Fashola: Why Electricity Privatisation Has Failed Nigerians So Far


Chineme Okafor in Abuja

The Minister of Power, Works, and Housing, Mr. Babatunde Fashola, has said that the electricity sector privatisation, which the federal government concluded in 2013, has failed to deliver the expected results because of various constraints.

According to Fashola, the privatisation exercise has largely performed below the expectations of most Nigerians because it has challenges, which included political interference; financial illiquidity; poor metering of consumers; debts owed in the market; inadequate market governance; and below par technical capacity of operators.

Speaking during a recent public lecture he delivered at the University of Lagos, Fashola, also stated that at the moment, the government was constrained by many reasons from reversing the privatisation exercise.

He, however, noted that he believed in the privatisation of the power sector as a way to solving Nigeria’s power challenges, adding that the 2013 exercise would have to be improved on to meet its original targets.

“Without a doubt, the privatisation of power is the way to go. Admittedly it has not yet delivered the kind of results we were all made to expect, for some of the reasons I have stated; political interference, liquidity, metering, debts, governance, technical capacity of operators and the political dishonesty with which Nigerians expectation were raised to the sky,” Fashola said.
He then added: “But I have no doubt at all, having studied the privatisation of Brazil, Mexico, India, South-Africa and China (who went through some or all of our current challenges), that reliable electricity will happen in Nigeria.

“It is not an event, it is a journey marked by positive trends that have occurred and will occur as the right solutions are deployed to challenges,” he added.
Speaking on the government’s plan to rework the exercise to get it to deliver on its targets, the minister explained: “This is what the Power Sector Reform Programme (PSRP) seeks to achieve.”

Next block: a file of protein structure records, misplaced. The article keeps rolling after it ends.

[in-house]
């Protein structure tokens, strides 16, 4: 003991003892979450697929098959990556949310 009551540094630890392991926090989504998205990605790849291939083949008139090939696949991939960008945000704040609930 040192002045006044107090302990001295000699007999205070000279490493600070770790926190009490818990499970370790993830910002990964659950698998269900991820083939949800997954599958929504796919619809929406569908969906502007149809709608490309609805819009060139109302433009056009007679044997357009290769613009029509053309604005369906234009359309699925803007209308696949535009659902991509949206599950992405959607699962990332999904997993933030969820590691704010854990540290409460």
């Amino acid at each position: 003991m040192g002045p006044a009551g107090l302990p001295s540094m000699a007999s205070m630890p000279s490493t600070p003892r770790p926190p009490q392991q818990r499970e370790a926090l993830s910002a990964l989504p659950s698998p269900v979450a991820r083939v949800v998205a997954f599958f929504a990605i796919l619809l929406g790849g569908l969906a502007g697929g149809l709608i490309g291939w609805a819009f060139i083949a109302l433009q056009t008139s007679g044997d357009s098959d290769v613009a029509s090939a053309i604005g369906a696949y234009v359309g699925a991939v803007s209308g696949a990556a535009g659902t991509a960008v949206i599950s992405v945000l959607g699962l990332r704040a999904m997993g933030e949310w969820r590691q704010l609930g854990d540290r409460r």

The PSRP, according to him was developed with the World Bank, to restore credibility; liquidity; transparency; efficiency; good governance; and improved service delivery to the power sector.

He noted that government would not cancel the exercise as recently repeatedly requested by people including the Chairman of Dangote Group, Mr. Aliko Dangote, because it would be too expensive to do.
“Because of the current transition challenges, some people have called for the cancellation of the privatisation, but such a course of action (which I do not support) has consequences.

“Government will be breaching its own contract in the same way we cancelled the privatisation of refineries in 2007 and will send a negative investment signal that we do not respect agreements; government will have to refund in dollars, all the monies paid by the Discos and Gencos most of which have been spent on almost 50,000 workers of PHCN who had to be paid; government will now have to re-employ those or other workers back to operate the assets and again increase salary and pension costs, when our recurrent cost is above 70 per cent of budget today.

“Instead of doing these, government believes that the lapses in the privatisation can be re-engineered, retrofitted or reformed to deliver. The PSRP is therefore a set of policies and actions aimed at restoring credibility; liquidity; transparency; efficiency; good governance; and improved service delivery to the power sector,” he added.